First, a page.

Kurds/PYD: With their non-aligned policies, they have been the ones that have gained the most throughout the crisis in Syria. Their policy of ‘neither the regime, nor the opposition’ has made them the most strategic actor; and, they have achieved a de facto structure through the canton governments. While their fight against ISIL has received the world’s respect, they have also remained in contact with all actors, including USA, Russia, and EU. Their first aim is to unite the three cantons geographically. They have also come face to face with Turkey as a result of the latest operation over Jarabulus. Turkey holds the view that the successes of YPG against ISIL can open the way for an establishment of a Kurdistan in the north of Syria. While Kurds have many allies, their enemies are plentiful, as well.
ISIL: The Islamic State of Iraq and the Levant are in control of a region within Syria that is as large as Austria. However, having declared the Caliphate in 2014, ISIL has been losing power and land day by day. Under the leadership of Abu Bakr al-Baghdadi, ISIL stands as the ‘common enemy’ of all actors in the region. They have been subjected to air bombardments of both coalition forces under the leadership of USA and of Russian jets. The greatest financial source of ISIL is oil trade and smuggling.
FSA: Free Syrian Army is one of the first ‘opposition’ forces in Syria that were established with the support of Ankara-Riyahd. FSA was formed, directly with the guidance of Turkey and Saudi Arabia, of the Syrian soldiers escaping the regime in the month of March 2011, when the clashed began. And, as it has been supported by USA and Turkey with a policy of ‘train and equip’, they have not lost any power. Most recently, their entrance to Jarabulus along the side of the Turkish tanks and soldiers has given FSA forces even further strength.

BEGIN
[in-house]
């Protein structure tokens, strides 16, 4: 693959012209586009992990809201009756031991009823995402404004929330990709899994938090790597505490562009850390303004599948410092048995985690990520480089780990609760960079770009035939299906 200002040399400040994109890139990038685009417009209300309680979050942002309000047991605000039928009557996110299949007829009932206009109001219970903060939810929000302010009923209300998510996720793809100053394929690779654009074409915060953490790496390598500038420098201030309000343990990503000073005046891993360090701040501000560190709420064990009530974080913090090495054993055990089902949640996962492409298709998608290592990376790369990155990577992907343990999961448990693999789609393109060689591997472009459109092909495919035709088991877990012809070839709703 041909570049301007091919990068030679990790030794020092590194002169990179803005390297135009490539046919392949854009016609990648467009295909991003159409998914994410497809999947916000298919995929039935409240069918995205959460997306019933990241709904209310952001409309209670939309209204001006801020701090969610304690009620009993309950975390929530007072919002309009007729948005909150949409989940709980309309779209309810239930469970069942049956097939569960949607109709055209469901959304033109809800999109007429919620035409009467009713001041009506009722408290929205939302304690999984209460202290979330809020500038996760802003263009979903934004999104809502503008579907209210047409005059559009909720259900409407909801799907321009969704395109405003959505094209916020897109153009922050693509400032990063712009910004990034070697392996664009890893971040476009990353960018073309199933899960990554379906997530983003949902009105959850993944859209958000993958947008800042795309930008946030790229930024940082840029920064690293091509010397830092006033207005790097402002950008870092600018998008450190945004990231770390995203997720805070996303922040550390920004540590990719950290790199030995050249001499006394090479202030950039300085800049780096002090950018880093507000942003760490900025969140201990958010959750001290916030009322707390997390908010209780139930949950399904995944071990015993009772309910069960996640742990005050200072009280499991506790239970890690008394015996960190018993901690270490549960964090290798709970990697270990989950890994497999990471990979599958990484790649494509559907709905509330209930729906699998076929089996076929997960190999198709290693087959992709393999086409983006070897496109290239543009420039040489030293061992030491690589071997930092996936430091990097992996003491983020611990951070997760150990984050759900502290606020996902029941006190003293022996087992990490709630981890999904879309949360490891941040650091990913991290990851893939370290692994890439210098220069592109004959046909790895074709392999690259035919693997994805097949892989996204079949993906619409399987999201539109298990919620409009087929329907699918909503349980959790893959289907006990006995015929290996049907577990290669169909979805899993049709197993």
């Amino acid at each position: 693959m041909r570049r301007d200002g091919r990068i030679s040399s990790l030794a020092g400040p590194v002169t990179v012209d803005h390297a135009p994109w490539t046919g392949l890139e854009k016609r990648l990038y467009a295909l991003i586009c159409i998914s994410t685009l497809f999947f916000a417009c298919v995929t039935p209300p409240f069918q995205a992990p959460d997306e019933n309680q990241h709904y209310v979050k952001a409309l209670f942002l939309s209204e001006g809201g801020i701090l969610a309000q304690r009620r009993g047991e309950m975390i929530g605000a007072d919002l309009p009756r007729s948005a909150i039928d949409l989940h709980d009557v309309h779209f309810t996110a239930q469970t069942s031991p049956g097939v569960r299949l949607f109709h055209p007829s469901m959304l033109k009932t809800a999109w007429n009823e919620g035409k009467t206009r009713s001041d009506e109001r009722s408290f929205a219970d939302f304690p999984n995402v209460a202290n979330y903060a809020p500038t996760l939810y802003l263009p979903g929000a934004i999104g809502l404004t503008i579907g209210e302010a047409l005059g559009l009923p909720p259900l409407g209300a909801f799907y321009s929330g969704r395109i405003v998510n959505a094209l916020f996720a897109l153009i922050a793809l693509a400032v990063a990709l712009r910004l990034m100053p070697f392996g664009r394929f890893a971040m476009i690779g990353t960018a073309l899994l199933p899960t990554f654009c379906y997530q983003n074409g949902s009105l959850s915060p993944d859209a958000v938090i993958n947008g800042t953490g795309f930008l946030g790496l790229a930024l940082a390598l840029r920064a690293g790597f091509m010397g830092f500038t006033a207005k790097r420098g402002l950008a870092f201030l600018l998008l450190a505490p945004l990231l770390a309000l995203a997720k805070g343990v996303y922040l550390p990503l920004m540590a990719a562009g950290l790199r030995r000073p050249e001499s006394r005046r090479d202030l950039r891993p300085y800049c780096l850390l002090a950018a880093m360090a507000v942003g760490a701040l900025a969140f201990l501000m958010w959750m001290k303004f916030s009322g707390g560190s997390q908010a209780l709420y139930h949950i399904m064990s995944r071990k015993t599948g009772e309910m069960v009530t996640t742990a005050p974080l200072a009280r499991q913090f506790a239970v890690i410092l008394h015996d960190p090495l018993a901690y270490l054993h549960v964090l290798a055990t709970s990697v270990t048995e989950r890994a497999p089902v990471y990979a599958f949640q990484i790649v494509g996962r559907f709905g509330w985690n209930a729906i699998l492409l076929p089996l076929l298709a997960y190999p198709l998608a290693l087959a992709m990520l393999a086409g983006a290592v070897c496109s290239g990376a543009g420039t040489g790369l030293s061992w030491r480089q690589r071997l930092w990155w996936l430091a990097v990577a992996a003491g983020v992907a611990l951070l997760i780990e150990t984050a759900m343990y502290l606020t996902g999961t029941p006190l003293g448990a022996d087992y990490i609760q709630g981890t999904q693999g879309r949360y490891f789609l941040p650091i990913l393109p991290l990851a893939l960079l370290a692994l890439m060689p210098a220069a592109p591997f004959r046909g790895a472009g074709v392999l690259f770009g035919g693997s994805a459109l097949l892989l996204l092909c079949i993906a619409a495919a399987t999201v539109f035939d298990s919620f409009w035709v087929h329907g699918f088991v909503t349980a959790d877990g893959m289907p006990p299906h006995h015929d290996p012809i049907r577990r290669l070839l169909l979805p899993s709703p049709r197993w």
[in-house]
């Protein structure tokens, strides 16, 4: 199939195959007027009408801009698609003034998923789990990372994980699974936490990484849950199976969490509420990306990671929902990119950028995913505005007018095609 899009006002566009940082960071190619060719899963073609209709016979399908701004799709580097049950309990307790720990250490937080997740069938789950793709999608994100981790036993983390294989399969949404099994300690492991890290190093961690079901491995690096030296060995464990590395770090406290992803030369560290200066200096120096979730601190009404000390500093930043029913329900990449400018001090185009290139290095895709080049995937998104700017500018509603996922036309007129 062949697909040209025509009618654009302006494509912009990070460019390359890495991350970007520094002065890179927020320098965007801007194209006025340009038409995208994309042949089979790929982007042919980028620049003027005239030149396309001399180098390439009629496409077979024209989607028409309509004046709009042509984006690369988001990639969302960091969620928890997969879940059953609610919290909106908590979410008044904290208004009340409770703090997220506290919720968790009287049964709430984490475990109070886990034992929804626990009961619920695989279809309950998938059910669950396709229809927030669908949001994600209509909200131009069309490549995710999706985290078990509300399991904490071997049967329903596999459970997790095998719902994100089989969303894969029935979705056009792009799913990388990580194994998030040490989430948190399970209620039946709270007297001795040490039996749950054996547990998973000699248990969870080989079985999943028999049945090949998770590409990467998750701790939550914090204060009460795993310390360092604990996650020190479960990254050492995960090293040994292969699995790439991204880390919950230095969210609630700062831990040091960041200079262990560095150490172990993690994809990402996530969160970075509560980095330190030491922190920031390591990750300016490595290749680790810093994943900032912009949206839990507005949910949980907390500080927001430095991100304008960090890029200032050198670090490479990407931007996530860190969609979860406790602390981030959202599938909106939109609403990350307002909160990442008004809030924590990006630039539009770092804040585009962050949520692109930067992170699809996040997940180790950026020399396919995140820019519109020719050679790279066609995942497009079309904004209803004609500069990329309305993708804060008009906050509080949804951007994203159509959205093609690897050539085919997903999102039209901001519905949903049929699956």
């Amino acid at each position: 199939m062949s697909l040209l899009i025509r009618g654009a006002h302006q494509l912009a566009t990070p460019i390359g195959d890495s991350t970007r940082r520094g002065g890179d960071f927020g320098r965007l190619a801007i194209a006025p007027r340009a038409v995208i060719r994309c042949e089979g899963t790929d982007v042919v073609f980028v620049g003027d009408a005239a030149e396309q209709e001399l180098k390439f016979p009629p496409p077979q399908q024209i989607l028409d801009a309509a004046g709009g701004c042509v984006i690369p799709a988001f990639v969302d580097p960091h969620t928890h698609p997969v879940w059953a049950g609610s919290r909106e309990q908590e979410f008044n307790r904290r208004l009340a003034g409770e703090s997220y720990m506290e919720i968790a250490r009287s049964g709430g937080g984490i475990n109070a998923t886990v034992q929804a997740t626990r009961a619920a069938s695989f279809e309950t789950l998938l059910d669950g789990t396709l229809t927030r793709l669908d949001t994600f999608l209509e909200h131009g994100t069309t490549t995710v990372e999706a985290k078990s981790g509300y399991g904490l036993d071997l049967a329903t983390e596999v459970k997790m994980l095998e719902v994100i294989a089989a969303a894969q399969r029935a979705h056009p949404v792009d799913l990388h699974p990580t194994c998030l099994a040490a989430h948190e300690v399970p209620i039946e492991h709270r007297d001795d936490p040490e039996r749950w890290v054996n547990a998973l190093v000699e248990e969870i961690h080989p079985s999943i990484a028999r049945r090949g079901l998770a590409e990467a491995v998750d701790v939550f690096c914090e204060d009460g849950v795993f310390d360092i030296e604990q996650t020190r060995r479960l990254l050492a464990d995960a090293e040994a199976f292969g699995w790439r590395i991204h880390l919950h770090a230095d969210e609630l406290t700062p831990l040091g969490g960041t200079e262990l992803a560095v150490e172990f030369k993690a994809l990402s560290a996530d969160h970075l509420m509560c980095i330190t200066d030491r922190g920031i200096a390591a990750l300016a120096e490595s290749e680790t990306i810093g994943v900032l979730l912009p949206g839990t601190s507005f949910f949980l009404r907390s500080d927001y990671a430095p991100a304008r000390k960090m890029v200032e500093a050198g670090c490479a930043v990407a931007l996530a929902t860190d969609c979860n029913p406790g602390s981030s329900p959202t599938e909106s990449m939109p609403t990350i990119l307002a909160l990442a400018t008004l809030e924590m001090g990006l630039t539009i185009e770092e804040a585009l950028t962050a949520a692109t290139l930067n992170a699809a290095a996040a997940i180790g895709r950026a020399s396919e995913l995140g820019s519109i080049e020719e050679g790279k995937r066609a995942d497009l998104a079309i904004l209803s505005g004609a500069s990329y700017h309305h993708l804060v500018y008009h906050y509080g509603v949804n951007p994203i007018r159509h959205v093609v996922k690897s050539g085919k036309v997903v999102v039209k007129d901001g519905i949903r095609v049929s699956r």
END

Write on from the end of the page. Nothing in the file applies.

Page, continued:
Al Nusra: The Syrian branch of Al Qaeda, Al Nusra is the second most powerful group in Syria. It has recently changed its name to Front for Liberation of Sham in order to get more backing from Ankara and western countries. Having led the Conquest Army in taking control over Idlib from the hands of Syrian soldiers in the month of March this year, the organization also still holds the control over many regions in the south of Syria. On the other hand, Al Nusra is in battle against ISIL for autonomy over Syria.
Hezbollah: Lebanon-based Shia militia group Hezbollah is another influential organization in Syria. While it has been referred to, by Syrian Foreign Minister Faisal Mekdad, as the ‘actual ally’, Hezbollah is also in close contact with the regime in Tahran. And, the region that Hezbollah is most effective in is the surroundings of the Qalamun Mountain, located around the border with Lebanon. The leader of Hezbollah, Hassan Nasrallah, has announced during a speech he gave recently that they will be intensifying their activities in Syria. Hezbollah has been battling, significantly, together with the Syrian army across the country. It has lost hundreds of its militants in the war in Syria.
Ahrar al-Sham: This is an organization that has been sent forth to the front during the recent phases of the war. It has the support of Arab countries of the Gulf, as well as, Turkey. It is also one of the most significant factions of the Conquest Army, which has seized control in İdlib this year in March. While already in control in Syria’s northwest, Ahrar al-Sham has also increased its influence in the south of the country. It is in a race with other jihadist groups for getting land and place.
Conquest Army: The Army of the Conquest is one of the largest jihadist groups in Syria. Composed of ‘moderate’ and radical groups, the Conquest Army also includes within its body jihadist groups such as Al Nusra and Ahrar al-Sham. It is actually a roof organization, which was established by Ankara and Riyadh the winter of last year. And, its main aim was to take over Idlib. The jihadists acting under the organizations of the Conquest Army have been coming together, for years, from the many countries, including Jordan, Algeria, Afghanistan, and Chechenia.